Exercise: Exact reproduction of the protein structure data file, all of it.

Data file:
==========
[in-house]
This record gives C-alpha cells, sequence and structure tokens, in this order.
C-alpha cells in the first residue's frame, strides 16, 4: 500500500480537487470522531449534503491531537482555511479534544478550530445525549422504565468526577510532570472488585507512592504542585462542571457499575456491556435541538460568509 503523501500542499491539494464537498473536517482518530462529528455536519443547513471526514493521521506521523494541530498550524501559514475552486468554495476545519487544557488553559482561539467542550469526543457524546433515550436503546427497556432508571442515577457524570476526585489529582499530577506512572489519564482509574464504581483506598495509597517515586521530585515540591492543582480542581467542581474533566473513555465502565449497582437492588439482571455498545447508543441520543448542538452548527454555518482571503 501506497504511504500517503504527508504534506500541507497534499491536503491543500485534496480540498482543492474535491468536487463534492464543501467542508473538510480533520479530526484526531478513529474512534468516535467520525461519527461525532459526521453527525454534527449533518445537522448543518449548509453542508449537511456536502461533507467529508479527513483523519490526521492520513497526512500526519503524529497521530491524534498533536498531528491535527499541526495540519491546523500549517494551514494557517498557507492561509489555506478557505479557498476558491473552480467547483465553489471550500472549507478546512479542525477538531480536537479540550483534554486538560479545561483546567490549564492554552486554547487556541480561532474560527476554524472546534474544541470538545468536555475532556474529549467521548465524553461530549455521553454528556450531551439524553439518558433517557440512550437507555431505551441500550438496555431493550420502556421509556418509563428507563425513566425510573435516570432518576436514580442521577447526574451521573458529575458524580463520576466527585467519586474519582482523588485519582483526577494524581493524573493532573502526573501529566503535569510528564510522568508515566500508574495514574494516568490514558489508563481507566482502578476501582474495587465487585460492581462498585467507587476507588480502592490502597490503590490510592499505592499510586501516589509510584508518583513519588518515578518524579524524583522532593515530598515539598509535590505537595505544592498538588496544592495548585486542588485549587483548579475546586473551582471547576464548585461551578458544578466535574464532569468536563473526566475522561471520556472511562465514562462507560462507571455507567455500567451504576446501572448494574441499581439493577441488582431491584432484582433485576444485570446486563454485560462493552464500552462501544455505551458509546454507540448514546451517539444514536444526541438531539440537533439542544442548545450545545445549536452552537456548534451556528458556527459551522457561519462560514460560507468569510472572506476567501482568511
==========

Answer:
[in-house]
This record gives C-alpha cells, sequence and structure tokens, in this order.
C-alpha cells in the first residue's frame, strides 16, 4: 500500500480537487470522531449534503491531537482555511479534544478550530445525549422504565468526577510532570472488585507512592504542585462542571457499575456491556435541538460568509 503523501500542499491539494464537498473536517482518530462529528455536519443547513471526514493521521506521523494541530498550524501559514475552486468554495476545519487544557488553559482561539467542550469526543457524546433515550436503546427497556432508571442515577457524570476526585489529582499530577506512572489519564482509574464504581483506598495509597517515586521530585515540591492543582480542581467542581474533566473513555465502565449497582437492588439482571455498545447508543441520543448542538452548527454555518482571503 501506497504511504500517503504527508504534506500541507497534499491536503491543500485534496480540498482543492474535491468536487463534492464543501467542508473538510480533520479530526484526531478513529474512534468516535467520525461519527461525532459526521453527525454534527449533518445537522448543518449548509453542508449537511456536502461533507467529508479527513483523519490526521492520513497526512500526519503524529497521530491524534498533536498531528491535527499541526495540519491546523500549517494551514494557517498557507492561509489555506478557505479557498476558491473552480467547483465553489471550500472549507478546512479542525477538531480536537479540550483534554486538560479545561483546567490549564492554552486554547487556541480561532474560527476554524472546534474544541470538545468536555475532556474529549467521548465524553461530549455521553454528556450531551439524553439518558433517557440512550437507555431505551441500550438496555431493550420502556421509556418509563428507563425513566425510573435516570432518576436514580442521577447526574451521573458529575458524580463520576466527585467519586474519582482523588485519582483526577494524581493524573493532573502526573501529566503535569510528564510522568508515566500508574495514574494516568490514558489508563481507566482502578476501582474495587465487585460492581462498585467507587476507588480502592490502597490503590490510592499505592499510586501516589509510584508518583513519588518515578518524579524524583522532593515530598515539598509535590505537595505544592498538588496544592495548585486542588485549587483548579475546586473551582471547576464548585461551578458544578466535574464532569468536563473526566475522561471520556472511562465514562462507560462507571455507567455500567451504576446501572448494574441499581439493577441488582431491584432484582433485576444485570446486563454485560462493552464500552462501544455505551458509546454507540448514546451517539444514536444526541438531539440537533439542544442548545450545545445549536452552537456548534451556528458556527459551522457561519462560514460560507468569510472572506476567501482568511